Trigger Warning: This novel and review discuss the following: relationships, spirituality, sex, financial crisis, homelessness.
Goodreads Rating: 4 Stars
Alaska wilderness, cross-country voyaging and hitch-hiking, living in a van… and a mountain of college debt. Ken Ilgunas writes Walden on Wheels as a memoir of how he lived a minimalist life and worked tirelessly in difficult conditions in order to climb out of debt and into financial freedom, all while adventuring and attaining higher education.
Let’s take a quick step back and talk about student loan debt, because honestly that is the core motivator for Ken’s decisions in this book. According to the Federal Reserve Bank of New York, the national student loan debt is 1.41 TRILLION US dollars, spread among 44.2 million people. That’s more than the national credit card debt ($620 million among 196.8 million people). The average 20-30 year old pays somewhere between $200 – $350 every month to pay off their education, and most plans have the borrower paying off the debt in ten years, though the average bachelor’s degree takes twice as long to repay. I don’t know about you, but I find these stats both staggering and yet, unsurprising. It’s easy to spot the catch 22 of paying for an educational degree so that you can get a high enough paying job, just to pay off the degree. As a holder of an associate’s, I had a well-meaning professor ask, after explaining I couldn’t afford a bachelor’s, “Ah, but can you afford not to get your bachelor’s?”
College is expensive, and the job market is tough (don’t get me started on the ignorant adage of “lazy millennials”), making it difficult to find employment that can allow rapid repayment of student debt, while also maintaining a comfortable state of living. What I mean by that is, most college grads want to get a job, move out of their childhood home, and be able to afford things like utilities, a car, clothes, and social entertainment. This is where Ken (and a few of his friends/acquaintances) have decided to make extreme decisions in order to repay their debt- by cutting out the comfortable state of living.
Ken decided that instead of being like many average people, he wanted to repay his student loans as quickly as possible, instead of living with a looming $32,000 of debt. He just finished up his liberal arts bachelor’s degree, and was working at Home Depot. His paycheck would only chip away at his debt, and he wasn’t content with the stale life he was living- he wanted adventure, and didn’t know how he could possibly afford to travel. So he decided to abandon the middle-class comf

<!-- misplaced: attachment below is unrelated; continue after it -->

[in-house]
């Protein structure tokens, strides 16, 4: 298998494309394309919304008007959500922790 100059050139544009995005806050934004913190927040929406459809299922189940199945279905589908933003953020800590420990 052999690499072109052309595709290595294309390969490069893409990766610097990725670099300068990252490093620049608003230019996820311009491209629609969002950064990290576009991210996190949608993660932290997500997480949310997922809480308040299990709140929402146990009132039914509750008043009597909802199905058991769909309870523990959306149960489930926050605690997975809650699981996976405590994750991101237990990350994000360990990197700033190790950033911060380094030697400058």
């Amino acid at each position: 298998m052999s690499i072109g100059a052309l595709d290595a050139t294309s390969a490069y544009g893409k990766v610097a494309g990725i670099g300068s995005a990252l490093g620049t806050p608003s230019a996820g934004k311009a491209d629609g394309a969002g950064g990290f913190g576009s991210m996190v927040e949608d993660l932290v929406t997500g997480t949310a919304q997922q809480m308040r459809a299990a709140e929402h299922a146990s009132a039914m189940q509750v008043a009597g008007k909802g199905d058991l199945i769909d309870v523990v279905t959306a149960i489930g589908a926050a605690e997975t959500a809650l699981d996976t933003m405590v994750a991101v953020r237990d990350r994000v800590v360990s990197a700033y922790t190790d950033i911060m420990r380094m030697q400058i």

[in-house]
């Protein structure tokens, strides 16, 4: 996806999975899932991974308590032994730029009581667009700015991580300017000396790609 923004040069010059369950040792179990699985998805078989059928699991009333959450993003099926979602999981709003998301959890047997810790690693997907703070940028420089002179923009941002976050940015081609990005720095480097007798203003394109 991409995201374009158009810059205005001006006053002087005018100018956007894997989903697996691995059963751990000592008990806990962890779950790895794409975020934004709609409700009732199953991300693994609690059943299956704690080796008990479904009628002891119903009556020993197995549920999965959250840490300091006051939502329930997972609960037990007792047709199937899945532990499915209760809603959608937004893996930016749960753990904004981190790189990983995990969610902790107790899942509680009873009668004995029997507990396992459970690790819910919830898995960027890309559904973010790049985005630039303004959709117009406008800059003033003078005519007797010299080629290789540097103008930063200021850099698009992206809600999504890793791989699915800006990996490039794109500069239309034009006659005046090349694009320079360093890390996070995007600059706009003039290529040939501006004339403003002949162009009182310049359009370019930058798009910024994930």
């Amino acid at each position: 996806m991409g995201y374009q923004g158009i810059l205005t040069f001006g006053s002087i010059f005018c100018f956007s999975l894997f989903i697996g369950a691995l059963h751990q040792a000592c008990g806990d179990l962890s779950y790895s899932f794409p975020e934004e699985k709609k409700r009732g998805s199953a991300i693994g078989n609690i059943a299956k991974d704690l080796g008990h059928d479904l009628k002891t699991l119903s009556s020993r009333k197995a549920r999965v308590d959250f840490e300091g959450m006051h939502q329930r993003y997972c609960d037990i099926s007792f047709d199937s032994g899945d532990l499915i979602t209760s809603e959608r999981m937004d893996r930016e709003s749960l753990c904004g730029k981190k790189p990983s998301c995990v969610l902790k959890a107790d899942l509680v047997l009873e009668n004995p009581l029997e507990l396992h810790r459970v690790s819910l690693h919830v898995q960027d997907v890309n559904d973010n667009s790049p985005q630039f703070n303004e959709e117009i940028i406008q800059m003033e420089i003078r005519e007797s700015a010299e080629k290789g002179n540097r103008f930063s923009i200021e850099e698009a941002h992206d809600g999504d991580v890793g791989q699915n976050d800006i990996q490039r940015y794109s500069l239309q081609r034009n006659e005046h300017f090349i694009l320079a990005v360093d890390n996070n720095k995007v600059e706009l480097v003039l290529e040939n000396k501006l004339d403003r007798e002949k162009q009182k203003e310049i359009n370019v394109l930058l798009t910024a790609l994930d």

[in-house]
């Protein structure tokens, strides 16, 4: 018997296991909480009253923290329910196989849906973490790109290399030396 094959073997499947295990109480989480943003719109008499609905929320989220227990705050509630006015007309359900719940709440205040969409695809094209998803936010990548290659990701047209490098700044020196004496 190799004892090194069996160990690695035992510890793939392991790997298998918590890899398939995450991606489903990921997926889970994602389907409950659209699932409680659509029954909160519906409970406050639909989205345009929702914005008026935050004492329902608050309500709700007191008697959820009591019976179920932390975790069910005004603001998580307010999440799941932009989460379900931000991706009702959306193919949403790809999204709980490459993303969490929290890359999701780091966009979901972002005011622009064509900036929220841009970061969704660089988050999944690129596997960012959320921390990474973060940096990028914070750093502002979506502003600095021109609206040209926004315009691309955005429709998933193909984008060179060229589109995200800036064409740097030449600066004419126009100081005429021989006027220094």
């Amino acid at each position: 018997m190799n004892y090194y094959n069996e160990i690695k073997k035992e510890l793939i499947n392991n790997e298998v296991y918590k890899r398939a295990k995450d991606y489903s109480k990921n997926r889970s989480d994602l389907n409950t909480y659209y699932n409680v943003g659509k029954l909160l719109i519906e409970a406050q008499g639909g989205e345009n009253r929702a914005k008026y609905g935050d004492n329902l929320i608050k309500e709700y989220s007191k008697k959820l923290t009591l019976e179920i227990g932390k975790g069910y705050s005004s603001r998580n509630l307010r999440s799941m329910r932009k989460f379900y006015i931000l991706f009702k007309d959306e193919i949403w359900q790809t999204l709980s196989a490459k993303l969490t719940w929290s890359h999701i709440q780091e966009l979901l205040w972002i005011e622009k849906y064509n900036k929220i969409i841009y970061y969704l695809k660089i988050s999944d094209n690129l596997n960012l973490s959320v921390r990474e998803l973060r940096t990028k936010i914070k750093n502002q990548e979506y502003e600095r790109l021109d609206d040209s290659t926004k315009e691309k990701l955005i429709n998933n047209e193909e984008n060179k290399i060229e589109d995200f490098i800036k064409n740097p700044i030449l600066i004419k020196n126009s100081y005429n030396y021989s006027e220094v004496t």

orts he was used to, quit his job, and got hired in Coldfoot, AK (population: 35).
From there, he learned how to live minimally, and because his food and lodging were paid for, and he had no other bills except his debt, he put every paycheck earned towards his loans. From there, Ken’s motivation stayed strong despite many difficult days in extreme temperatures, and he stayed in Alaska. His debt rapidly declined paycheck to paycheck, and he came to a point where he decided he wanted to be mentally challenged again. This lead him on many journeys- each one filled with just as much adventure as the first- and back to college as a graduate student.
Ken had paid off his debt, but taking on grad school would easily put him back in the red with the costs, so he decided that he would become a vandweller- living in a Ford Econoline in the Duke parking lot on less than four grand in his savings account. It wasn’t easy, but Ken knew that by graduation, he would have his masters and be debt-free if he succeeded. He also knew that above all, the most important thing he had learned was:
“We need so little to be happy. Happiness does not come from things. Happiness comes from living a full and exciting life.” – Ken Ilgunas
Ilgunas shares his story, which is both gripping, entertaining, conversationally written, and openly honest, to his readers, whom odds show have probably been in or are currently enduring the struggle to pay off their student loans. For me, he has rekindled my motivation to repay my own debts, which I’ve been slowly knocking out for the past six years. I’m on target to have them paid off in four more, but after reading Ilgunas’ story, I feel that if he can live so extremely, I can surely cut back more spending and put more towards my own debt mountain. I thoroughly enjoyed reading Walden on Wheels, and urge you all to give it glance. If you’re like me, you’ll be pulled in from the first chapter!
TL/DR: Walden on Wheels by Ken Ilgunas is a memoir about how the author decided to get out of debt while traveling the country and getting his master’s degree.
Read it? Yes!
Recommend it? Yes! So many could benefit from reading Ilgunas’ memoir.
Buy it? I have yet to snag a physical copy of this novel, but I would highly suggest getting a copy in any format that allows you to make notations.
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